Amarillo Slim died last night at a hospice in his hometown in Texas at the age of 83. Slim won the World Series Of Poker Main Event in 1972, which got him an invitation to “The Tonight Show Starring Johnny Carson” and other media outlets, making him the first poker superstar — for many people, he was the only professional gambler they’d ever seen on television.  He was inducted into the Poker Hall Of Fame in 1992.

In his memory, we’re releasing this special edition of The Final Table poker radio show, consisting of an interview we did with Slim in the summer of 2009 at the Rio in Las Vegas. The conversation was only supposed to last 10 minutes, but Slim kept telling stories, and we weren’t about to stop him. In all, he talked for about 45 minutes before his agent finally told us to wrap it up so he could get to another appointment.  We cut up that discussion and ran it in pieces later that summer on several Final Table radio shows, but this is the first time we’ve released it in its entirety.



Among the topics Slim touched on:

  • his friendship and adventures with Doyle Brunson and Sailor Roberts, as the original road gamblers;
  • how he beat a world ping-pong champion by playing him with unusual paddles;
  • his adventures on the horse track, including beating a race-horse in a foot race;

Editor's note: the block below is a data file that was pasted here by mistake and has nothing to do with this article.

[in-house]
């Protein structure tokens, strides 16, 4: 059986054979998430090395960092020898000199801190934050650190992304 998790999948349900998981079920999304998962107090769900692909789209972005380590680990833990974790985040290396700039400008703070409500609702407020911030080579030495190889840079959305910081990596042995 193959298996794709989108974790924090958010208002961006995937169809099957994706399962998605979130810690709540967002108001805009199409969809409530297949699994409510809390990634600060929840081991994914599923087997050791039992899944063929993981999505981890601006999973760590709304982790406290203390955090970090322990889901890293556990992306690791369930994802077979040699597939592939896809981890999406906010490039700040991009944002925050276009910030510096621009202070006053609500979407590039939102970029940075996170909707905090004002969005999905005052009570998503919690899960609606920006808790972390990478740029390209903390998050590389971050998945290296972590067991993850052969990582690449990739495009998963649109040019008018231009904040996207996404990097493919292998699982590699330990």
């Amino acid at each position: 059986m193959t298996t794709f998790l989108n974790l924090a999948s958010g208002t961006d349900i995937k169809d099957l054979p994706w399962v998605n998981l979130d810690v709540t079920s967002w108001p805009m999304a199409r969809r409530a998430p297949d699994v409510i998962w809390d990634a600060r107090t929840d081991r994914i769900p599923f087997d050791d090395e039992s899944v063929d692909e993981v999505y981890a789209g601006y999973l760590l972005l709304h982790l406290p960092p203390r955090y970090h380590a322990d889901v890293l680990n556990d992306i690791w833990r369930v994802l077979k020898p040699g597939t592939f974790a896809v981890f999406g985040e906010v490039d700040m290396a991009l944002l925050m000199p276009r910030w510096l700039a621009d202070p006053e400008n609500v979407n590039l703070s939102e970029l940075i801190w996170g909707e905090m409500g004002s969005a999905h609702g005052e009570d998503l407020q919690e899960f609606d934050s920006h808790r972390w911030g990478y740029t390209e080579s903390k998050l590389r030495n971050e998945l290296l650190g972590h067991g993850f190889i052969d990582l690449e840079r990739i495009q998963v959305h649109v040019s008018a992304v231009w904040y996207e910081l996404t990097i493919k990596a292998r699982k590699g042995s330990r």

• how he won a blindfolded bowling bet.

In this interview, Slim was also very candid about the child molestation allegations made against him six years earlier.  He explained what happened that day, why he pleaded guilty to a lesser charge, and how the charges made him a pariah to many in the poker world.  Slim hadn’t spoken publicly about any of this until earlier that year in a published interview with Nolan Dalla, and this was the first broadcast interview he’d given on the subject.
One of Slim’s last public appearances was at the WSOP Circuit Event here in St. Louis in April, 2011, where he played in a few tournaments and cash games.  I hadn’t seen Slim since our 2009 conversation, but was happy that he remembered me as we sat down in a pot-limit-Omaha game.  As always, it didn’t take much to get him to share some stories, joke around with the other players at our table, and even sign a few autographs.  Both of those occasions are on my mind today as we remember Thomas Austin Preston, Jr.

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